You probably don’t need us to tell you that Architects have released a new single called “Animals”. The moreish track already has over 250,000 streams on Spotify and well over double that when it comes to views of the music video on YouTube. You also probably don’t need us to tell you that the song is part of an album to come; For Those That Wish To Exist will release on February 26th via Epitaph Records. So instead of telling you what you already know, let’s dive in deep to “Animals” specifically.
Where Holy Hell was a multi-faceted exploration of grief and loss after the death of bandmate and brother Tom Searle, it’s apparent that Architects are exploring more worldly issues with their music to come – while still keeping the focus upon the personal. Vocal supporters of animal rights, Architects’ main songwriter Dan Searle has been quoted as saying that For Those That Wish To Exist was inspired by “our inability to change to a way of life that would sustain the human race and save the planet”.
He elaborates on the lens of this by saying, “I wanted to look in the mirror and ask ourselves the question of what are we going to do, as opposed to trying to point the finger at politicians. Change has to start on a personal level. The world has developed a culture of wanting someone else to deal with it, when we need to take our own responsibility. It has to start there.” With song titles such as “An Ordinary Extinction”, “Black Lungs”, and “Dead Butterflies” [see the album artwork and tracklisting at the end of this article], I’m intrigued to hear how Architects will explore these ideas.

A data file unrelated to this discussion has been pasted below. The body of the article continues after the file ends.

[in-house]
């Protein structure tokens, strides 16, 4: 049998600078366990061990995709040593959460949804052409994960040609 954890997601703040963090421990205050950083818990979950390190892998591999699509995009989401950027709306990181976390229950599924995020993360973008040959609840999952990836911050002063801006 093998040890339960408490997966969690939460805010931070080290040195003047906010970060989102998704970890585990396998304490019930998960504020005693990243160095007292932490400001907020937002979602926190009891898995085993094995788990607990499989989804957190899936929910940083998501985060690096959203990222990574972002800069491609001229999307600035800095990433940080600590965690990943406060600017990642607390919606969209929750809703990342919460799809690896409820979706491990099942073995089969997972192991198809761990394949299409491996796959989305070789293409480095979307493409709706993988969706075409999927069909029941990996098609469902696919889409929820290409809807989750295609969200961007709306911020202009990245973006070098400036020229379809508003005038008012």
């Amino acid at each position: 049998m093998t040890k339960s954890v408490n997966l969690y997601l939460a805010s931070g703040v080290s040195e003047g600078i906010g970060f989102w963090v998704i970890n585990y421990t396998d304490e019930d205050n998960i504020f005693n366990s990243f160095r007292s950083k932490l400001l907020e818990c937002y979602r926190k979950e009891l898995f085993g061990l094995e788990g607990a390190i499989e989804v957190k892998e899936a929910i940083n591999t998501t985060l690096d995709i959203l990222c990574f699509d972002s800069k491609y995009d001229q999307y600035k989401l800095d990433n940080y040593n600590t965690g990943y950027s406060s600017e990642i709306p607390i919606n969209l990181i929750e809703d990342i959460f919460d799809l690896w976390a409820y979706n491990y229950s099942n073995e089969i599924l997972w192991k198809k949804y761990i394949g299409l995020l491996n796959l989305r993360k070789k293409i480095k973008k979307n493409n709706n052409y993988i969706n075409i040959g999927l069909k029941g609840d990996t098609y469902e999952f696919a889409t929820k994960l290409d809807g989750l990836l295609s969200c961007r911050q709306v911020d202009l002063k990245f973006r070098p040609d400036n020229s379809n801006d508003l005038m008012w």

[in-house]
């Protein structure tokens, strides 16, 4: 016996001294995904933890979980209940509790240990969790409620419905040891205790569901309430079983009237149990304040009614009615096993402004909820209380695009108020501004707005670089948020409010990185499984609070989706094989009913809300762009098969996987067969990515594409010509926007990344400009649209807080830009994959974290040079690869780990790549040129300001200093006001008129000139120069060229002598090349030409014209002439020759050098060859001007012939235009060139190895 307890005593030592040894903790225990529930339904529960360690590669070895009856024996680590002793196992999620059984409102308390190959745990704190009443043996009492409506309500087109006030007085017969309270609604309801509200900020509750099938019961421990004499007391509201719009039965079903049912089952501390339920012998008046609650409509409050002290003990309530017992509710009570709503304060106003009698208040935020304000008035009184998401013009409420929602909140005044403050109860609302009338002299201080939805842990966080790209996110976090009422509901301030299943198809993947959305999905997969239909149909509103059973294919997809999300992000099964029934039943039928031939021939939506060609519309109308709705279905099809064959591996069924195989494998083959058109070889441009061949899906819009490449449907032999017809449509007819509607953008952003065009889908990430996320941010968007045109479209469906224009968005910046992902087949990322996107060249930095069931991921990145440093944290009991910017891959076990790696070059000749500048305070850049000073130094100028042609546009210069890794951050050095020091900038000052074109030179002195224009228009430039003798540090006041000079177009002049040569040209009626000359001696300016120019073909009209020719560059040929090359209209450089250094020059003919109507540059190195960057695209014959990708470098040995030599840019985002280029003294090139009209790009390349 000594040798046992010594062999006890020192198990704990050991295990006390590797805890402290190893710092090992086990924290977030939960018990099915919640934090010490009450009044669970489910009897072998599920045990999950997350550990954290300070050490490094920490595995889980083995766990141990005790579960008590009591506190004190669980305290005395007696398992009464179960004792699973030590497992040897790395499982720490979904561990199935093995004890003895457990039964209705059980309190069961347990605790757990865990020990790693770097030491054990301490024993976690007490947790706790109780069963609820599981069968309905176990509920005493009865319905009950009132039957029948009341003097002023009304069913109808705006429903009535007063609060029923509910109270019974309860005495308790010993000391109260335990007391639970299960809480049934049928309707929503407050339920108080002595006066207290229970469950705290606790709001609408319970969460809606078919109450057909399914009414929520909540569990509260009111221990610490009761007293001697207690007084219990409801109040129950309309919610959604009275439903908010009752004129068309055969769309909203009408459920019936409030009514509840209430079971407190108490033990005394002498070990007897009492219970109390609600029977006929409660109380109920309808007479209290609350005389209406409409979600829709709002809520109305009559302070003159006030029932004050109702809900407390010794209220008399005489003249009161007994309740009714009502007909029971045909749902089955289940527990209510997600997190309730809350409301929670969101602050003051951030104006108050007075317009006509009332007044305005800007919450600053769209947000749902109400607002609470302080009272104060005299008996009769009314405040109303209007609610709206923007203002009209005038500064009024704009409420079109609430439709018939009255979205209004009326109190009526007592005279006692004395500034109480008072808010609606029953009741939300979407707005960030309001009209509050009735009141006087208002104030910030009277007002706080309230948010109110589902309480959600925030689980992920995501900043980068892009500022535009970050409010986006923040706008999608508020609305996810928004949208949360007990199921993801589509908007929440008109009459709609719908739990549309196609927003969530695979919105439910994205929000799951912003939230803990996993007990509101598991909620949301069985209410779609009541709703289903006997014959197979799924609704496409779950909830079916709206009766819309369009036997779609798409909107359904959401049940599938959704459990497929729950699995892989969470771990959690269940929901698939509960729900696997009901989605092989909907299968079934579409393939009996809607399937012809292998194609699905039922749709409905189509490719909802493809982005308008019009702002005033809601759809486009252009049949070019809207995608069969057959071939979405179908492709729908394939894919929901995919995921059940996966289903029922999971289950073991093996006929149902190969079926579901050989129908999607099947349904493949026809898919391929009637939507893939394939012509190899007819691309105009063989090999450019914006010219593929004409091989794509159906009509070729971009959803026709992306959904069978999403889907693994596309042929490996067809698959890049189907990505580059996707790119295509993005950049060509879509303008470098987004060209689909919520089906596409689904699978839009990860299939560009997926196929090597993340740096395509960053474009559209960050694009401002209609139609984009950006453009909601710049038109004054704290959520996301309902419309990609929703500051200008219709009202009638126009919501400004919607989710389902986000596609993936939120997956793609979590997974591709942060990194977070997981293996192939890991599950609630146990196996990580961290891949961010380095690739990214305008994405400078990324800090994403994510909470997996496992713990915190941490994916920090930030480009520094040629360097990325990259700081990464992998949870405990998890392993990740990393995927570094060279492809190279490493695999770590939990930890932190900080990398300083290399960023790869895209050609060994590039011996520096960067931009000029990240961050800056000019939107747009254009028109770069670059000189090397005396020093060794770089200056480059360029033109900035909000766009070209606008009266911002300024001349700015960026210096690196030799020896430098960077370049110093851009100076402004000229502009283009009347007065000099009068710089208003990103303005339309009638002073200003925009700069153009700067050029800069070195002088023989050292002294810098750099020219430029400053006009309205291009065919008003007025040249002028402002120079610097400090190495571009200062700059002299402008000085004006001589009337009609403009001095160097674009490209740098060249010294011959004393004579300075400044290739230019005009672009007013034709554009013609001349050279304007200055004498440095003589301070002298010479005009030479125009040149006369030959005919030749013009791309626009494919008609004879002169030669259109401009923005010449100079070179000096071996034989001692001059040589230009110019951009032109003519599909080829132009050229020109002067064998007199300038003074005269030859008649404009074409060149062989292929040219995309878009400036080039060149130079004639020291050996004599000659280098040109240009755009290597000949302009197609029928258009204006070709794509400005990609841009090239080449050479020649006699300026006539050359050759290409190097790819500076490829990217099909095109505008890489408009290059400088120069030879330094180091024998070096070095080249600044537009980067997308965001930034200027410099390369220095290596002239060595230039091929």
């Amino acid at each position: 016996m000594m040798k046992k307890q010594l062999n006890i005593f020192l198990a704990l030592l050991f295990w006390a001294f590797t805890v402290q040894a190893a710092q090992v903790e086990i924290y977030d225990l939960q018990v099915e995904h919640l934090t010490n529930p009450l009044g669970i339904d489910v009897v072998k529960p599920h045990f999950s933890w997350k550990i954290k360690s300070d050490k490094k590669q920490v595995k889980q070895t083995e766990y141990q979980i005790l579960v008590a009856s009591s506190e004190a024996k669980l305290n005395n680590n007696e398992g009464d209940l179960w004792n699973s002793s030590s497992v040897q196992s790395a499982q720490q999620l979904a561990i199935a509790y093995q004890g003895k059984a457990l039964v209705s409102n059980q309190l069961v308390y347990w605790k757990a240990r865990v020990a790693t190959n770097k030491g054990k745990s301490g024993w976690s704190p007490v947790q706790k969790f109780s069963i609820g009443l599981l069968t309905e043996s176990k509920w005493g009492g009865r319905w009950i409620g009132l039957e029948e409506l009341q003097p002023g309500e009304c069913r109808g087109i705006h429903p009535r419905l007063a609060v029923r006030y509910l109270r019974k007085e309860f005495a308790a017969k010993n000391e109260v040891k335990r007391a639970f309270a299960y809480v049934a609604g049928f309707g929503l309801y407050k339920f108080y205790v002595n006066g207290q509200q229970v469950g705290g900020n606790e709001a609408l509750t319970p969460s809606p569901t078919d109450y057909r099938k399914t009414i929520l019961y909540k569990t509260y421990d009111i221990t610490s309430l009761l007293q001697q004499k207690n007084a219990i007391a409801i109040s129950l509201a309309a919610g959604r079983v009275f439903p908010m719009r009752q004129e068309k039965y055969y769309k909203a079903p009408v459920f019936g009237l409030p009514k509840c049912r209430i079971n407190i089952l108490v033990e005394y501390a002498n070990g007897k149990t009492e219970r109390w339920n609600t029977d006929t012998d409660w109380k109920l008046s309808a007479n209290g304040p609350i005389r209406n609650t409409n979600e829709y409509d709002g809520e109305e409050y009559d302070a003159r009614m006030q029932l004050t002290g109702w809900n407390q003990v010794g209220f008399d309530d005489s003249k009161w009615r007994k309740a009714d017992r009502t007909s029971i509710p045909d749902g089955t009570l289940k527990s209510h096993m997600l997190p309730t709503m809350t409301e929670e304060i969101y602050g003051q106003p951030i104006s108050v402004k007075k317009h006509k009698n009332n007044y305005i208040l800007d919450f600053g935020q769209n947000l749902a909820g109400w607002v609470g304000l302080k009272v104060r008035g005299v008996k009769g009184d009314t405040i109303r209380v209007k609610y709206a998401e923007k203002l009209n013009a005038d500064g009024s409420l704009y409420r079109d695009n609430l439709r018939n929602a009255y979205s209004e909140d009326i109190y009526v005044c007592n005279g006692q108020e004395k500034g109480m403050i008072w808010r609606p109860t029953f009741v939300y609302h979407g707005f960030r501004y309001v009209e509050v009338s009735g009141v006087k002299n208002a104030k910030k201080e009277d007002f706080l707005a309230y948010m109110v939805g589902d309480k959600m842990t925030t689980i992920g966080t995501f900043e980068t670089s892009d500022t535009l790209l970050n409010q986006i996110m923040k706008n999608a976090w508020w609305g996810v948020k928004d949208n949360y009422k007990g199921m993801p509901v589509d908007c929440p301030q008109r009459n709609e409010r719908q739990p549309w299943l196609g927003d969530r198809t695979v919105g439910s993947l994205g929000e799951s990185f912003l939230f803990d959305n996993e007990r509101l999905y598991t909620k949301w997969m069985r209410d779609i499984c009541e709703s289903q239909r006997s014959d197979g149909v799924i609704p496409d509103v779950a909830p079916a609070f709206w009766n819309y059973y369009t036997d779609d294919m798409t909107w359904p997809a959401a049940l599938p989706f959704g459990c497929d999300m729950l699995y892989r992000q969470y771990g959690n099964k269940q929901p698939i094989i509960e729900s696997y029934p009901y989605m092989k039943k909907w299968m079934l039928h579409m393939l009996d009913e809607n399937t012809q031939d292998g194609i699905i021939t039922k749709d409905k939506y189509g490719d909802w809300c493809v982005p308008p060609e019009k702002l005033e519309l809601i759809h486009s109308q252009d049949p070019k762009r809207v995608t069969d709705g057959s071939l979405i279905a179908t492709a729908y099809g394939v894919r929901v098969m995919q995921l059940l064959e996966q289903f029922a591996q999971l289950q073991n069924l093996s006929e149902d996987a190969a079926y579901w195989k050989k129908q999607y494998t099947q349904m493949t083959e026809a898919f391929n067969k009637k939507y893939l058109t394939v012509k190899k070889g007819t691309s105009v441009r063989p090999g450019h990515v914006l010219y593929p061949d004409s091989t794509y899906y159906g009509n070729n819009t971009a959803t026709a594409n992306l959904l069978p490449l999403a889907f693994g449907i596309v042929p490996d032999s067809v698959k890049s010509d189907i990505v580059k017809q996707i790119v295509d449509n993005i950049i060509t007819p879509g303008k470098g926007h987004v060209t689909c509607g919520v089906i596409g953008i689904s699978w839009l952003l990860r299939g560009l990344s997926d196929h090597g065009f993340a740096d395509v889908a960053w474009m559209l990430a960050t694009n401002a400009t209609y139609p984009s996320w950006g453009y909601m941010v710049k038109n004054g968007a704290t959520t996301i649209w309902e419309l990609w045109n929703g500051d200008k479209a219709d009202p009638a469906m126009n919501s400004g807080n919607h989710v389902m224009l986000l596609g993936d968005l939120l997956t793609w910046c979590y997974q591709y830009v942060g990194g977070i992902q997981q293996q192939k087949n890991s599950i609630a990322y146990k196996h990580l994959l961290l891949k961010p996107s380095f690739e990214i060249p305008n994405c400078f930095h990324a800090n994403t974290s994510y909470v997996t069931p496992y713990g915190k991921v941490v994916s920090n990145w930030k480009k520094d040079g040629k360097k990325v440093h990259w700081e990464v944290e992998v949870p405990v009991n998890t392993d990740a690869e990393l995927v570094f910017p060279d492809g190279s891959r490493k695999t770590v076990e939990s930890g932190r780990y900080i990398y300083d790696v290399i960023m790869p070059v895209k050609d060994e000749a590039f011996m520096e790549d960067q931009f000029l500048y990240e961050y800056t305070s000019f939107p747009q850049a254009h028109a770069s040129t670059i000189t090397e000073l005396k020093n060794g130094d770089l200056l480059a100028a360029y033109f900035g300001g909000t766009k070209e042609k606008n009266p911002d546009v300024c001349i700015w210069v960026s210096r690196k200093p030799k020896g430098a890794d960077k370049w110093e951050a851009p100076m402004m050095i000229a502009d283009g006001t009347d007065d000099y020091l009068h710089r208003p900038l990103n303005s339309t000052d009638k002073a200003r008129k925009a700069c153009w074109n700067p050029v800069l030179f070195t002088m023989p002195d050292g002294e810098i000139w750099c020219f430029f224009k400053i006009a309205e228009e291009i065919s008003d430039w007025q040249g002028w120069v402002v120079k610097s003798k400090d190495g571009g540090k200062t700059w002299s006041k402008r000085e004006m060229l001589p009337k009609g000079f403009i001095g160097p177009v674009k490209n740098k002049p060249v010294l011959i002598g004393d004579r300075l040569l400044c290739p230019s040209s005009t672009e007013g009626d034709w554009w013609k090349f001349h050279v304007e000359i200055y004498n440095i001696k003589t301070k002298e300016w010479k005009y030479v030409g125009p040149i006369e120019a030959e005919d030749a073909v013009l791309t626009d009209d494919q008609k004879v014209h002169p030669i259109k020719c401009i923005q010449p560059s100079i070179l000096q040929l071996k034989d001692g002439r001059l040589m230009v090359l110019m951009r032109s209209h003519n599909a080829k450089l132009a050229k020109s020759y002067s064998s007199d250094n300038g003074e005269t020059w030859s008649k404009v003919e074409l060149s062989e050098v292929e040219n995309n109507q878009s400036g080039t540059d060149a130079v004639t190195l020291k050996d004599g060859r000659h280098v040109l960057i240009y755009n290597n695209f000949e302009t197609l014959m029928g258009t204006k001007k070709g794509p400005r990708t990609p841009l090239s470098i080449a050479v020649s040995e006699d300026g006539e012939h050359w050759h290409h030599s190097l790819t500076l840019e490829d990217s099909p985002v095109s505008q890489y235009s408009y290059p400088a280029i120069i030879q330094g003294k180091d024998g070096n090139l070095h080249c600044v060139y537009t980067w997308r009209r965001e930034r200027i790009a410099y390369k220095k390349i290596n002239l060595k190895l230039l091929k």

“This shouldn’t feel so monotonous”
Sonically, “Animals” is stomping and alarming; a palpable wake-up call. The bleak seriousness of a dire situation is doubled down by every element of the band, giving an uncomfortable sense of time running out. Huge riffs and earth-shaking beats have nothing subtle about them, nor does the imagery of the music video where smoke flares, an hourglass, blackened hands, and nooses build a picture of futility.
At the verses we’re faced with an unflinching and emotionless Sam Carter, whose calm voice shares his/the protagonist’s experience of what seems like tripping up on the realisation of mortality. The occasional fall into a whispered idea of life being a “dream within a dream” doesn’t offer much reprieve from the gravity of reality, where literal sirens exist along with hardened edges of sound, including a mammoth breakdown.
If I could ask Architects about this song, I’d love to understand their view of “the fiction that we’re living in”; whether it relates to the writer’s perspective on what reality/consciousness is, or whether it’s more to do with a decision to cease living mindlessly and take active responsibility, along the same lines as what Dan has mentioned above. I’m also curious about what they describe about “a diamond in the mud”, which is strongly reminiscent of “There’s gold buried in the blue” too. What are your thoughts?
Regardless of the specifics, “Animals” is undeniably drawing and driving and acts as a perfect first single to inspire invested curiosity of the album to come. Its determination and forward moving energy is addictive and we’re now collectively sitting at the edge of our respective seats for more. Watch “Animals” again via YouTube below, and pre-order For Those That Wish To Exist now HERE.
For Those That Wish To Exist Artwork and Tracklisting
- Do You Dream of Armageddon?
- Black Lungs
- Giving Blood
- Discourse Is Dead
- Dead Butterflies
- An Ordinary Extinction
- Impermanence ft. Winston McCall (Parkway Drive)
- Flight Without Feathers
- Little Wonder ft. Mike Kerr (Royal Blood)
- Goliath ft. Simon Neil (Biffy Clyro)
- Demi God
- Dying Is Absolutely Safe